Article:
Nagoya Univ. produces world’s first ‘wingless’ ladybird beetles

NAGOYA (Kyodo) A team of researchers in Japan has successfully produced the world’s first “wingless” ladybird beetle, paving the way for a new biological control agent, according to Britain’s Insect Molecular Biology magazine published online on Tuesday.

The new ladybird could be used to efficiently get rid of harmful insects, such as ant cows, as the scope of their activities will be restricted because they are flightless, the researchers said.

While ladybird beetles have been used as eco-friendly pest killers both at home and abroad, how to keep them in field crops and prevent them from flying away has been a major challenge.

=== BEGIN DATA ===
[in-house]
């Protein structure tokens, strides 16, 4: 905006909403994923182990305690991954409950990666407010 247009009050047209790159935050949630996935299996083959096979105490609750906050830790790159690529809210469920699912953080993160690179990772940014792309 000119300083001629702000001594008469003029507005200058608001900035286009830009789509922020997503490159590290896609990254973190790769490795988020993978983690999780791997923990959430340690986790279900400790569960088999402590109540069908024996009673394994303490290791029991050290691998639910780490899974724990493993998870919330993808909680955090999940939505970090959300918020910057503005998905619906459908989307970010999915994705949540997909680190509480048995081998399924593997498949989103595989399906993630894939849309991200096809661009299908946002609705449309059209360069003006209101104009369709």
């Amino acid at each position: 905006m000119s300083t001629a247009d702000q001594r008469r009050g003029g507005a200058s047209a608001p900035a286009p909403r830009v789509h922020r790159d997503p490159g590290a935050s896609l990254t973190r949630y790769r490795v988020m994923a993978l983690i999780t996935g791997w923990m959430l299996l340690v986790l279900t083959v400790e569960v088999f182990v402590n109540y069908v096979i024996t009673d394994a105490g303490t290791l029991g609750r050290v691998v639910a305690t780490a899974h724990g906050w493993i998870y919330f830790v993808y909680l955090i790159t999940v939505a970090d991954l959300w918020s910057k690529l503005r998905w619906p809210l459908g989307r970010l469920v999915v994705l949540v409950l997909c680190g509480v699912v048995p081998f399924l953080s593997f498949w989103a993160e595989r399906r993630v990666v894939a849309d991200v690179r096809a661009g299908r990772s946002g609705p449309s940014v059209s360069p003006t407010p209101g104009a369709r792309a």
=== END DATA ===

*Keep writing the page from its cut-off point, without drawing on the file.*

The team led by Teruyuki Niimi, associate professor at Nagoya University’s Graduate School of Bioagricultural Sciences, identified a master gene for wing development, and used the RNA interference technique to disrupt the gene’s function, according to the journal.

Niimi said the new technique is unlikely to affect the ecosystem as it differs from genetic modification and that the ladybirds’ offspring will be born with wings just like normal ones.

He said one of the next steps would be to mass produce such flightless ladybirds, adding that the new technique can be applied to other insects for biological control.